Rapid miniaturization of electronic devices, driven in recent years by the emergence of smartphones, has made many of the key components needed onboard aerospace systems available in very small, low-cost, and light-weight packages. This trend is behind the growing popularity of small consumer “drones,” as well as the recent emergence of the “ChipSat” concept – centimeter-scale spacecraft built with the same parts and processes used in the consumer electronics industry. This talk will focus on pushing the limits of size, mass, and capability in space systems. I will discuss the technical challenges associated with building and flying satellites at this size scale, along with several ongoing flight projects, including the crowd-funded KickSat missions to deploy over one hundred Sprite spacecraft in low-Earth orbit. I will also share some recent work on the Breakthrough Starshot project, which has the goal of sending small spacecraft to our nearest neighboring stars in the coming decades.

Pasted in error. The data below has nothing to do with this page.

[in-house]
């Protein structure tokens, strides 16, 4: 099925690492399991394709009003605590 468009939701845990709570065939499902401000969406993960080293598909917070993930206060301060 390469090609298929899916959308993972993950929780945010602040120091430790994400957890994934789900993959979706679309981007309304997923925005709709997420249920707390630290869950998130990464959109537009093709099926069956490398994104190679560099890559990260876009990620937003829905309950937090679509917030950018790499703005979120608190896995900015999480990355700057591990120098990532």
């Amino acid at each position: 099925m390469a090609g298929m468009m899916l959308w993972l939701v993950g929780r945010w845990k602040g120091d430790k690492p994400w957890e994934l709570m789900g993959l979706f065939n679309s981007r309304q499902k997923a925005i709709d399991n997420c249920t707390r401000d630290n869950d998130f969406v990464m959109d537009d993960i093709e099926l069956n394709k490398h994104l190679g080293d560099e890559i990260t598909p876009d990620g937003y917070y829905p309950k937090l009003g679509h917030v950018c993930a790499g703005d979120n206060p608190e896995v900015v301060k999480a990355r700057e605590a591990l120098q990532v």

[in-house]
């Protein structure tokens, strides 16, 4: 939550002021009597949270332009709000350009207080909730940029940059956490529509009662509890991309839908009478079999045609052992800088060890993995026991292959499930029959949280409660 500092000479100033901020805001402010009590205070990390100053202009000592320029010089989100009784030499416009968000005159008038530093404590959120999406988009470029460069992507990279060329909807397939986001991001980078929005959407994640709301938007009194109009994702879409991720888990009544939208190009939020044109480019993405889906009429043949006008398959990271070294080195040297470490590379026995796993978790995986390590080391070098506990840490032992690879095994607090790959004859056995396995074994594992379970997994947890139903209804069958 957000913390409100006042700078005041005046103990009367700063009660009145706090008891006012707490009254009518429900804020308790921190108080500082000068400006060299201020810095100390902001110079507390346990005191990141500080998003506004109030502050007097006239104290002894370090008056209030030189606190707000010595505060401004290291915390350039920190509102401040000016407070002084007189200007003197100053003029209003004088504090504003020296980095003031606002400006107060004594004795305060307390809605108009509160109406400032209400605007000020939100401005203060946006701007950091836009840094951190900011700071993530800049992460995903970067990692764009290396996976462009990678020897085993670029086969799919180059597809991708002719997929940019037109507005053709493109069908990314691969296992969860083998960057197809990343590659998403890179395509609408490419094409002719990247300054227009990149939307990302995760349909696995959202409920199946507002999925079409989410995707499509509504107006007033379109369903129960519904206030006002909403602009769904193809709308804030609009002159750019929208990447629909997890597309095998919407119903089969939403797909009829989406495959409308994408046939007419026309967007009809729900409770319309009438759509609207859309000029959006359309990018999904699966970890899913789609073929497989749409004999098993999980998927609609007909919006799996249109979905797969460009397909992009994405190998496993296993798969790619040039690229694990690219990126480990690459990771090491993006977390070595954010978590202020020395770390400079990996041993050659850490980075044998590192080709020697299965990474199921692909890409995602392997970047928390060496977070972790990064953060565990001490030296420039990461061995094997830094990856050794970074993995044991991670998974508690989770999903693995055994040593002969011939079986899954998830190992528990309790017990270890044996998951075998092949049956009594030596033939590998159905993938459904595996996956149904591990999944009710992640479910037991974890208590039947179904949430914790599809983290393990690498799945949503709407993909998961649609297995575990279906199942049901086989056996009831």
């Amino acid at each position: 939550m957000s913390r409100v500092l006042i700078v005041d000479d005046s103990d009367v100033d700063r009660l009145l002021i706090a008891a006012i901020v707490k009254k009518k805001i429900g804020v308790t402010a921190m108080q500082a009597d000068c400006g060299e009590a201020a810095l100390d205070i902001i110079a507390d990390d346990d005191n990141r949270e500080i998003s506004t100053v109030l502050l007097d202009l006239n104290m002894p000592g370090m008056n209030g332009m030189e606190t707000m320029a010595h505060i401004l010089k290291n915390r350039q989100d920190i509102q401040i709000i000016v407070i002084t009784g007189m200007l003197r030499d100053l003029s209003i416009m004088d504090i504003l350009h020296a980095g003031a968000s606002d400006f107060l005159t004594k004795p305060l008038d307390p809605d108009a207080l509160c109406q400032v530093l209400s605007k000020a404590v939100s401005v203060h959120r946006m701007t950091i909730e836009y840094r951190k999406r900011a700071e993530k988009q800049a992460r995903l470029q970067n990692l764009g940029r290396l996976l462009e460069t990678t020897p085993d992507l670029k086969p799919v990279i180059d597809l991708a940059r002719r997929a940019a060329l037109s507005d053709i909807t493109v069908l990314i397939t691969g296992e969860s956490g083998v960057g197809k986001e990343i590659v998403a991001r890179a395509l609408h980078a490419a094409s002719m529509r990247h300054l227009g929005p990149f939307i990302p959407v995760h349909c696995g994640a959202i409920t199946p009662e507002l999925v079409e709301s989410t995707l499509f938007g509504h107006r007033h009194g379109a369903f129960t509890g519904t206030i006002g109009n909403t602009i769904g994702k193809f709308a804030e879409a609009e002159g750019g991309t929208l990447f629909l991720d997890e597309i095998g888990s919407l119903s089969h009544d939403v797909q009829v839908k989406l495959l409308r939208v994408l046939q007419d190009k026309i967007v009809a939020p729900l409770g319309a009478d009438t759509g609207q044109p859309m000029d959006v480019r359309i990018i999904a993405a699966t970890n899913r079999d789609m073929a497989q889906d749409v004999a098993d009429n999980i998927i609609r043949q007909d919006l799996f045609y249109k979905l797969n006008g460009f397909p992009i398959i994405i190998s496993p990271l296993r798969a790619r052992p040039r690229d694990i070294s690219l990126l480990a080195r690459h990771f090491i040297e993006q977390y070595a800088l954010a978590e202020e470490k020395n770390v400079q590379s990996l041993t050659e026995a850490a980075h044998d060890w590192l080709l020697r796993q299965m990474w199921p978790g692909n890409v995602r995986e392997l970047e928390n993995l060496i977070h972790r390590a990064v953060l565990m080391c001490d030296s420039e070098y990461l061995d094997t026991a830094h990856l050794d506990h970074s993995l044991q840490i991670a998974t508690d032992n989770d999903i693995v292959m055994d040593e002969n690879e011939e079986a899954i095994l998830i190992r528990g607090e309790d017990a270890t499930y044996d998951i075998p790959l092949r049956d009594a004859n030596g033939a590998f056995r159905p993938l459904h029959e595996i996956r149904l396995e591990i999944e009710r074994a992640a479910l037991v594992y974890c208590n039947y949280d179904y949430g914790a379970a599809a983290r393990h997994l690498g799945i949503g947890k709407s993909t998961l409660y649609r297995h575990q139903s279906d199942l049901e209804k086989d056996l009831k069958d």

Zac Manchester is an Assistant Professor of Aeronautics and Astronautics at Stanford University, founder of the KickSat project, and member of the Breakthrough Starshot Advisory Committee. He holds a Ph.D. in aerospace engineering and a B.S. in applied physics from Cornell University. Zac was a postdoc in the Agile Robotics Lab at Harvard University and previously worked at NASA Ames Research Center and Analytical Graphics, Inc. He has led two CubeSat missions and developed hardware and software for many more. His research interests include nonlinear dynamics, control, and optimization, particularly with application to robotics and small spacecraft.